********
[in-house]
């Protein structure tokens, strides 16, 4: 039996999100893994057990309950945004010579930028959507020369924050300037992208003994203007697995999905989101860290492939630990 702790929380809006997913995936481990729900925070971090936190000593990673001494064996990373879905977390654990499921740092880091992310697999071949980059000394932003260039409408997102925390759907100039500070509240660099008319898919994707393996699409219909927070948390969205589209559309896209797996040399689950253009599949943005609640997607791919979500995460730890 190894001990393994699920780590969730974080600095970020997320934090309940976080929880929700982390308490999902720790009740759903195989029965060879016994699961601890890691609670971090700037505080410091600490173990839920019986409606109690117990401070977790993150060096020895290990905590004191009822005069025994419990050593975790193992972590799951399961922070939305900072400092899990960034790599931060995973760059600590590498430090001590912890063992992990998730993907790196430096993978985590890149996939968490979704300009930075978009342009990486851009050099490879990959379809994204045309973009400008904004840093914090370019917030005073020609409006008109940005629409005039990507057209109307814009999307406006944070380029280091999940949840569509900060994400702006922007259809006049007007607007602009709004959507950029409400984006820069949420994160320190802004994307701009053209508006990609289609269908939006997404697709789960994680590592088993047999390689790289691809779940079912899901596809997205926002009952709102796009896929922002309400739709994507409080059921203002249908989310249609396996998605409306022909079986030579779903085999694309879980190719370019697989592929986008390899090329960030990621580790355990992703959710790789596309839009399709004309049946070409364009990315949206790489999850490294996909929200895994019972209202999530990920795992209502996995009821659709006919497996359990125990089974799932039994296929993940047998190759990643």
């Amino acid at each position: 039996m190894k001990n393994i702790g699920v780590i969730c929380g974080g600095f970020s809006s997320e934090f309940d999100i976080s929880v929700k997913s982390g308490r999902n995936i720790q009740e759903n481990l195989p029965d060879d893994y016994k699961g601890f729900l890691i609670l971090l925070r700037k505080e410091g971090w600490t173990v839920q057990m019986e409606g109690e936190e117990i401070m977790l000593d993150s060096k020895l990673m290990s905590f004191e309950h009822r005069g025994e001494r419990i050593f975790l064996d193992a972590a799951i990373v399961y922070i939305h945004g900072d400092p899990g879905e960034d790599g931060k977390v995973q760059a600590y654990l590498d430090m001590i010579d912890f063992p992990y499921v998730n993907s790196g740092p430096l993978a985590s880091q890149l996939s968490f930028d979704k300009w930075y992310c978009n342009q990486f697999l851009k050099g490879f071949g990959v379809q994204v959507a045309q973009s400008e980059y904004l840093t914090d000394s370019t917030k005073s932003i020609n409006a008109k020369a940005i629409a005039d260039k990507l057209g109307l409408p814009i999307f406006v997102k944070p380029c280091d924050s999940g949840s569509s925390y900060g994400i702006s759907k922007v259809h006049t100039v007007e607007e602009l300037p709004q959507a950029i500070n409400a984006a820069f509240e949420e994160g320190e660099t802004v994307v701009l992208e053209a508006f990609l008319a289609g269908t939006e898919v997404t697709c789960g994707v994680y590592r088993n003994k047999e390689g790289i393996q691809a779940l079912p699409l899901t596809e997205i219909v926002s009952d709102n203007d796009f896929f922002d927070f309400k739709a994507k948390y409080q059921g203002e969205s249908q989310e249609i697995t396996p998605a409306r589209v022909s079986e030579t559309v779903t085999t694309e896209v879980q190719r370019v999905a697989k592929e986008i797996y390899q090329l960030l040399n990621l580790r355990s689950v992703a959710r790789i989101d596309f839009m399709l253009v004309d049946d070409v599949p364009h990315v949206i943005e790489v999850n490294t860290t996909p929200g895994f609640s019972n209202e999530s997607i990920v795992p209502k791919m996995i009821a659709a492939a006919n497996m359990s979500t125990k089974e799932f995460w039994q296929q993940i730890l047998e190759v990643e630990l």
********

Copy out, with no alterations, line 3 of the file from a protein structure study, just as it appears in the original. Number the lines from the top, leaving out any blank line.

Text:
């Amino acid at each position: 039996m190894k001990n393994i702790g699920v780590i969730c929380g974080g600095f970020s809006s997320e934090f309940d999100i976080s929880v929700k997913s982390g308490r999902n995936i720790q009740e759903n481990l195989p029965d060879d893994y016994k699961g601890f729900l890691i609670l971090l925070r700037k505080e410091g971090w600490t173990v839920q057990m019986e409606g109690e936190e117990i401070m977790l000593d993150s060096k020895l990673m290990s905590f004191e309950h009822r005069g025994e001494r419990i050593f975790l064996d193992a972590a799951i990373v399961y922070i939305h945004g900072d400092p899990g879905e960034d790599g931060k977390v995973q760059a600590y654990l590498d430090m001590i010579d912890f063992p992990y499921v998730n993907s790196g740092p430096l993978a985590s880091q890149l996939s968490f930028d979704k300009w930075y992310c978009n342009q990486f697999l851009k050099g490879f071949g990959v379809q994204v959507a045309q973009s400008e980059y904004l840093t914090d000394s370019t917030k005073s932003i020609n409006a008109k020369a940005i629409a005039d260039k990507l057209g109307l409408p814009i999307f406006v997102k944070p380029c280091d924050s999940g949840s569509s925390y900060g994400i702006s759907k922007v259809h006049t100039v007007e607007e602009l300037p709004q959507a950029i500070n409400a984006a820069f509240e949420e994160g320190e660099t802004v994307v701009l992208e053209a508006f990609l008319a289609g269908t939006e898919v997404t697709c789960g994707v994680y590592r088993n003994k047999e390689g790289i393996q691809a779940l079912p699409l899901t596809e997205i219909v926002s009952d709102n203007d796009f896929f922002d927070f309400k739709a994507k948390y409080q059921g203002e969205s249908q989310e249609i697995t396996p998605a409306r589209v022909s079986e030579t559309v779903t085999t694309e896209v879980q190719r370019v999905a697989k592929e986008i797996y390899q090329l960030l040399n990621l580790r355990s689950v992703a959710r790789i989101d596309f839009m399709l253009v004309d049946d070409v599949p364009h990315v949206i943005e790489v999850n490294t860290t996909p929200g895994f609640s019972n209202e999530s997607i990920v795992p209502k791919m996995i009821a659709a492939a006919n497996m359990s979500t125990k089974e799932f995460w039994q296929q993940i730890l047998e190759v990643e630990l």